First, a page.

|Waldorf salad ||Salad made of apples, celery and mayonnaise originally from Waldorf Astoria Hotel in New York, circa 1890s. Walnuts have been added to modern recipies. |
|wasabi ||Japanese version of horseradish. It's a green condiment with sharp, firey flavor. Can be purchased in powdered form from most Asian markets. Typically mixed into paste and served with soy sauce at the table.
Wasabi is made by combining
water with wasabi powder. Wasabi powder is powder made from Japanese
horseradish. You can find it in Asian markets, specialty food stores,
and in some grocery stores. It also is available pre-made. It should be
a vivid green color. |
|wassail ||Norse for "be in good health". Wassail is a drink made from wine or ale that is mixed with sugar and flavored with spices. Traditionally served in wassail bowl and ladled into cups. |
|water bath ||The container of food is placed in a large, shallow pan of warm water providing a gentle heat.
The pan of water is cooked in either the oven or on top of a stove. The water bath (or in French, bain marie) is designed to cook dishes such as custards, sauces, and mousses without curdling. |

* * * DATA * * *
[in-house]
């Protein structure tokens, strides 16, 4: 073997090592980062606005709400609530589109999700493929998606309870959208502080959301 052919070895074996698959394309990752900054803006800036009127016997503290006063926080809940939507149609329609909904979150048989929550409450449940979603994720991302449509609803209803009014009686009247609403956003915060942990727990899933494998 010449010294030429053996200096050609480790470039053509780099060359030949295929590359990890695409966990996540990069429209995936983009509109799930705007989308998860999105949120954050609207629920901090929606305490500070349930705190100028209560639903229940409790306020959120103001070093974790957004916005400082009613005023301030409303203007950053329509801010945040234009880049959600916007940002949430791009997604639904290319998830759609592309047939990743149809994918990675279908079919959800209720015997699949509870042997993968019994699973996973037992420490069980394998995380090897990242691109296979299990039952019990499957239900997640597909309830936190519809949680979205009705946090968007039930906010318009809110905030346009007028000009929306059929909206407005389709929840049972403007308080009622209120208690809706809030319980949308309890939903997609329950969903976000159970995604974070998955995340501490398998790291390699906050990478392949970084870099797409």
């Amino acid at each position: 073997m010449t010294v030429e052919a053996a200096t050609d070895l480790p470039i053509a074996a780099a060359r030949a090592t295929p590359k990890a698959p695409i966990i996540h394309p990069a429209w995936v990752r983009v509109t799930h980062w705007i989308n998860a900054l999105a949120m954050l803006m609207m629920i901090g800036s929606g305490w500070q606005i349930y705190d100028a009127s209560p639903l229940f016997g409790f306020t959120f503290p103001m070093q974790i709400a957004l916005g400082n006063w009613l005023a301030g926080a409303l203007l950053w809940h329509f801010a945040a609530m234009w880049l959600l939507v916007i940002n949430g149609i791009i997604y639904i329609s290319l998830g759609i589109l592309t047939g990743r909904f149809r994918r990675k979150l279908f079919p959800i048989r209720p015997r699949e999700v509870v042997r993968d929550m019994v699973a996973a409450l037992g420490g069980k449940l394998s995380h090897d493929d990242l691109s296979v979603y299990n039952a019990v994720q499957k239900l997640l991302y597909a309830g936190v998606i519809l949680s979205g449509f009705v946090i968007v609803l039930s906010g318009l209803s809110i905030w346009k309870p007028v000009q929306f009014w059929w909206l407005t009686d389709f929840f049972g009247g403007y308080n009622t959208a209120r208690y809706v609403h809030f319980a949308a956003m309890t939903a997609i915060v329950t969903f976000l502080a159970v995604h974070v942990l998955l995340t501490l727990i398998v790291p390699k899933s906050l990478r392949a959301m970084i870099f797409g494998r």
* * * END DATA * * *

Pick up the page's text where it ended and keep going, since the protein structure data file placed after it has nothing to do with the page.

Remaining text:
|water biscuit ||Crisp cracker that is often served with wine and cheese. Its blandness is a compliment to wine tasting because it allows the wine flavor to come through. |
|watercress ||Plant with small dark green leaves that can be found around cool fast running water. Bitter, peppery flavor compliments salads, sandwiches and soups. Usually available year-round in markets. |
|whelk ||Large marine snail of the gastropod family. The foot-like muscle is flavorful but tough. It is typically tenderized by pounding before cooking. Sometimes found in Italian recipes. |
|whetstone ||Extremely hard, fine grained blocks of carborundum that are commercially sold to sharpen knives and cutting tools. Knives should be periodically honed on whetstones to keep them sharp. |
|whip ||to beat ingredients until light and fluffy. |
|wild rice ||Popular for its nutty flavor and chewy texture but not really a rice at all. Wild rice is a long grained marsh grass that's native to the Great Lakes region and traditionally harvested by native Indians. It's very expensive and usually combined with other rices or grains. |
Search cookbook recipe content:
Definitions per page:
Copyright ©1997-2018 by Synergetic Data Systems Inc. All rights
SDSI neither endorses nor warrants any products advertised herein. All
recipe content provided to SDSI is assumed to be original unless identified
as otherwise by the submitter.
SDSI provides all content herein AS IS, without warranty. SDSI is
not responsible for errors or omissions, nor for consequences of improper
preparation, user allergies, or any other consequence of food preparation
Send comments to
our email. For
more information, check our About
the Cookbook page.